Dealing with Performance Anxiety: 1. The Importance of Sound Preparation
Performance anxiety is something that all musicians, thespians, in fact anyone who goes on stage to give a performance experiences. I would go as far as to say that it is necessary, for the performance to have that something unique and special. The key issue is how we can use the sense of anxiety whilst the preparation is ongoing, and positively channel the nerves on the day.
Sound preparation is essential; a good foundation of musical understanding and technical facility are indispensable. The performer must be aware of the background of the composer, the work, and the all-important musical message of the particular work(s) to be performed. Technical trouble-spots should be dealt with in advance, utilising good practice strategies to minimise unnecessary tension on the day. Finally, performance practice can be sought just by putting yourself in the situation where you can’t start a piece then just stop and go, ‘Sorry, can I start again?’
Having gone through the preparations, it is time to enjoy the performance, the best you can; always bear in mind that the audience are on your side, and if anything, they are certainly not interested in your mistakes, worries and panics, but they are there, only to enjoy your performance, the music, and the experience that the musical messages and the aural sensations bring.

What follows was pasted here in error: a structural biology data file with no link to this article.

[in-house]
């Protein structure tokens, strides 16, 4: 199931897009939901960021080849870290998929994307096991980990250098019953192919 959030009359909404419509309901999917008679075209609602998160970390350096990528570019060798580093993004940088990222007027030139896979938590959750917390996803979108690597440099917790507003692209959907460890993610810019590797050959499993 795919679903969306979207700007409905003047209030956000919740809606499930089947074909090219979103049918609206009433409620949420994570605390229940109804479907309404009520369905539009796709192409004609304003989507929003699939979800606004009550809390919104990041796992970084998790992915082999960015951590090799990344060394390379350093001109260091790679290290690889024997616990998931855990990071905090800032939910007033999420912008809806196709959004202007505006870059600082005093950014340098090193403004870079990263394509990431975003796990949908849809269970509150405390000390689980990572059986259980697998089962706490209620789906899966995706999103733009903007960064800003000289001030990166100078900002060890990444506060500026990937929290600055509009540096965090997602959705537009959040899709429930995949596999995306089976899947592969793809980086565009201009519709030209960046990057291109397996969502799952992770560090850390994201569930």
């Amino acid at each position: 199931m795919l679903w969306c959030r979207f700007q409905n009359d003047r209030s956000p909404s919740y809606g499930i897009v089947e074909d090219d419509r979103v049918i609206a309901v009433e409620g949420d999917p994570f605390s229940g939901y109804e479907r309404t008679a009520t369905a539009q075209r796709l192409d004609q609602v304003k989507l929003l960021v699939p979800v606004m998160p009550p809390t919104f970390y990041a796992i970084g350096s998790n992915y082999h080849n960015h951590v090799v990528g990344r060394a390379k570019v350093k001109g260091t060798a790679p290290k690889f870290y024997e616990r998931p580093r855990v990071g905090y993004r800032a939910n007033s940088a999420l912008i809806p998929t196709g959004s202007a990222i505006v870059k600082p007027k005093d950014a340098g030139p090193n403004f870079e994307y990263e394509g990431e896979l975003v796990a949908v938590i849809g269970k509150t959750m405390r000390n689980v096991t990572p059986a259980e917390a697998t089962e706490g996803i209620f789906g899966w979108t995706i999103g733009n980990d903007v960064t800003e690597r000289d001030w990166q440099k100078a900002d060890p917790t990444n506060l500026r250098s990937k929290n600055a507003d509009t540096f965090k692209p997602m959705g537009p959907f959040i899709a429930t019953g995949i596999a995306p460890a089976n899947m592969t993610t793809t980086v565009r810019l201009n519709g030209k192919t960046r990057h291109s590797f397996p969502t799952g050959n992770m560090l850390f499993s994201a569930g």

Mistakes will happen, for sure, and it should be expected; otherwise, if we just want that note-perfect rendition, we can just put on a CD! It is part of the charm of a live performance, and what is important is how not to show any disappointment or disgust but just to carry on as if nothing has happened, or even, that that was how it was meant to go. ‘A performance is just a series of damage control.’ I exaggerate, but with all possible preparations done, we can only do the best on the day, and it is far more important to have fun, and derive joy from the process of music making!
Masayuki Tayama, Director of The Piano Teachers' Course UK
Since his London debut in 2002, Masayuki Tayama has maintained a highly active schedule as both an international pianist and piano pedagogue. His teaching incorporates the method taught by Sumiko Mikimoto on muscle relaxation and training for pianists, guiding students to become aware of their bodies whilst playing and avoid unnecessary tension and resultant pain or discomfort.